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The Collegian

The Student News Site of Tarrant County College

The Collegian

The Student News Site of Tarrant County College

The Collegian

Jazz flick depicts zealous teacher, diligent drum student

By Rodrigo Valverde/reporter

Making his directorial debut, Damien Chazelle presents the audience with a gem that will keep them thinking for a long time and set the bar high for the rest of his films.

Sadly but truly, it is going to be an almost impossible challenge for Chazelle to make a better film than Whiplash.

Miles Teller (left) and J.K. Simmons (right) star as student and teacher in Damien Chazelle’s debut film Whiplash. Photo courtesy Sony Pictures
Miles Teller (left) and J.K. Simmons (right) star as student and teacher in Damien Chazelle’s debut film Whiplash. Photo courtesy Sony Pictures

The film follows Miles Teller’s character Andrew Neyman, a 19-year-old jazz drummer who is attending one of the best music schools in the U.S. and aspiring for greatness. Andrew meets Terence Fletcher, played by J.K. Simmons, who is known as the best teacher in the school. While reluctant at first, he eventually lets Andrew join his class band. Andrew soon sees the verbal and physical abusive nature of Fletcher’s teaching methods, pushing him to be the best that he can be.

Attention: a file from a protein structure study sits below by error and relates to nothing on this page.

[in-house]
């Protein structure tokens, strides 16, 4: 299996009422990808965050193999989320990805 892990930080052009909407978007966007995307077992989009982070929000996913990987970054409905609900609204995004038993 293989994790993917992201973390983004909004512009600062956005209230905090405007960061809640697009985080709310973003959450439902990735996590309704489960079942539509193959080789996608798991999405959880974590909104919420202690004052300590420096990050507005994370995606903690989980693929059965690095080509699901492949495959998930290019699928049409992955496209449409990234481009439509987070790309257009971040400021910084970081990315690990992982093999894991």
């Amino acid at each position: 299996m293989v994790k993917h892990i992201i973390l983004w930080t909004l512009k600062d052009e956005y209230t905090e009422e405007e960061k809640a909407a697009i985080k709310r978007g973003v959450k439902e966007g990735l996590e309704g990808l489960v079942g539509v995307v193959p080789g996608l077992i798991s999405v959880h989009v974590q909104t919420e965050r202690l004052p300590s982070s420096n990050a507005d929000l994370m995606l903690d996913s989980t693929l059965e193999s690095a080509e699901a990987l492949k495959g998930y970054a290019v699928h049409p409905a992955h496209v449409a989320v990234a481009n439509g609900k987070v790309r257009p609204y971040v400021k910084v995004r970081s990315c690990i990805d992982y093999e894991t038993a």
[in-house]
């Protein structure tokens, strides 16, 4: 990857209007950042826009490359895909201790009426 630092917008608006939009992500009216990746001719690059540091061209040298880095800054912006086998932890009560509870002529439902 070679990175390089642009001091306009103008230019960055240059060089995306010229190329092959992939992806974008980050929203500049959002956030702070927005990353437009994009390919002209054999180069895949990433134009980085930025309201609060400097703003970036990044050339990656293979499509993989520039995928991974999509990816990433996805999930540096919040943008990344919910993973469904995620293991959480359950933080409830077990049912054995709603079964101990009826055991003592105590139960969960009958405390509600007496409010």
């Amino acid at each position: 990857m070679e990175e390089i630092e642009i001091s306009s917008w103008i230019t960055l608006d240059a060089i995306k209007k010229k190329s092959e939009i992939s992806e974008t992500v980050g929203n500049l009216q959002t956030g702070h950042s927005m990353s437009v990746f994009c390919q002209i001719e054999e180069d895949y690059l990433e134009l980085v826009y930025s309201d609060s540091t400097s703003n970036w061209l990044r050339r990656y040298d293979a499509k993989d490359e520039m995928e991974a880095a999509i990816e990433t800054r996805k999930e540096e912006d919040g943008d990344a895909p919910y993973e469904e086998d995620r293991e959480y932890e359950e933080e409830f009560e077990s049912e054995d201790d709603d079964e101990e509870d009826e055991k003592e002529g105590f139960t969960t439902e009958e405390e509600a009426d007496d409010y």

The plot of the movie is simple with Andrew trying to display his talent and skills and prove that he can go down in history as one of the greats. But what will keep the audience invested is Andrew’s dedication and everything he has to go through to get to where he is by the end of the film.

Teller shines in his best movie so far with not only his acting but his drumming. Being a relatively skilled drummer before production, Teller trained a tremendous amount to perform all of the complex jazz charts in the film stating that over 90 percent of the drumming performed by his character is actually him.

Teller’s acting performance pales in comparison to Simmons’, though. One of the better character actors of our generation, Simmons stands above the rest with his frightening performance as the overly abusive jazz instructor leaving viewers intimidated and anxious anytime his character is in the room.

Simmons has such a commanding presence on screen that he steals every scene that he’s in, leaving the audience shocked by his actions. A lock for a Best Supporting Actor nomination is almost guaranteed for Simmons.

The writing and acting is strong all around, and the jazz performances in the film are worth the price of admission themselves.

Whiplash is in select theaters and a film sure to be a favorite of the year.

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